A short ferry ride brings us to our next destination; the Malaysian island of Langkawi. The developing island has plenty for your stereotypical tourist to see, do, eat and shop, but thankfully the gorgeous countryside has been left mostly uninhabited and therefore beautifully scenic.
There is no public transport at all on the island, Uber doesn’t exist and taxi services are somewhat pricey for Asia – so a scooter or motorcycle is the perfect way to navigate the roads. You may remember we previously rented a little scooter at the beginning of our trip whilst in China. You may also remember that I left the driving to James and merely attempted a little journey up the road and back. This time however, I wanted some of the fun myself.
Within 5 minutes of driving away from the rental shop (/side street newsagents with convenient scooter hire) I was wondering if this had been a poor decision. I was a little nervous on the roads and hesitant pulling out as I either creeped on the throttle or alternatively shot the whole scooter out into the road with more power than necessary. Perseverance (and experience of Asian roads) paid off however, and within no time I was nipping about on my new friend, Kevin.
It certainly was a brilliant idea. Not only have I thoroughly enjoyed biking and having the sun on my skin and the wind whipping my hair, it has been the perfect way to see the island. You can drive from one side to the other (with very little speeding) in just over an hour. We’ve seen beaches, forests and waterfalls as well as wild monkeys and straying cows. We even spent a few nights in a local old wooden house which was surrounded by a compound of cows, dogs and cats. Obviously we were in our element here and only wish there was vacancy for us to stay longer!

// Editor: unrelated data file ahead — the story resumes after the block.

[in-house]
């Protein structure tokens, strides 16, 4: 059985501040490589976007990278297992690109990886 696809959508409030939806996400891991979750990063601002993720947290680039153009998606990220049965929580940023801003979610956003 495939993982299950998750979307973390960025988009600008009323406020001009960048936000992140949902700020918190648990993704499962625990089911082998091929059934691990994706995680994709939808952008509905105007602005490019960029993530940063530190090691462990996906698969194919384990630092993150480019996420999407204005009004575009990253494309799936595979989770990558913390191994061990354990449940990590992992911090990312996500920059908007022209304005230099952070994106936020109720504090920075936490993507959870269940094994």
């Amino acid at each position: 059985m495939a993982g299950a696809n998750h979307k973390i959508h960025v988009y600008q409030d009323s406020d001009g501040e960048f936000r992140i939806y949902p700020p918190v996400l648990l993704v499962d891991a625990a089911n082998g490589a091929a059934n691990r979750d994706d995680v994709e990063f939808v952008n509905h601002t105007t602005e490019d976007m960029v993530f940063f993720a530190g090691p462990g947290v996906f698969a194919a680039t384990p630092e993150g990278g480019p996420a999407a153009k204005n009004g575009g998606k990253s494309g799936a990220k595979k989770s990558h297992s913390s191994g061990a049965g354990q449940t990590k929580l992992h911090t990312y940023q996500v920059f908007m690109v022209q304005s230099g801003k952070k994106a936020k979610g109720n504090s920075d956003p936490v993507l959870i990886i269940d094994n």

We have also had the opportunity to meet up with some long lost pals! Elliot and Harlie who we met whilst in Halong Bay happened to be passing by Langkawi as they work their way to Bali and Australia. As Harlie had managed to step on a plug and rendered herself slightly incapacitated, they rented a car and we often went in convoy with my Kevin and James’s Kenneth.
A day and night together ended up as us sharing a four bed dorm and spending three days in each other’s company and therefore further delaying our departure for Thailand!
It was lovely to catch up and exchange stories about all of the crazy things that have happened in the relatively short time since we last saw the pair in Vietnam. So much has changed for both couples, but as previously plenty of laughs were had and standard British sarcasm was exchanged, and more importantly understood without a confusing language barrier.
It was actually really sad saying goodbye to them as we head in totally opposite directions, however Harlie definitely mentioned that if we didn’t want to travel down to them in Devon or vice versa then we could meet half way – therefore I think it’s safe to say they had been thinking the same as us – We sincerely hope it’s a friendship that continues long after backpacking.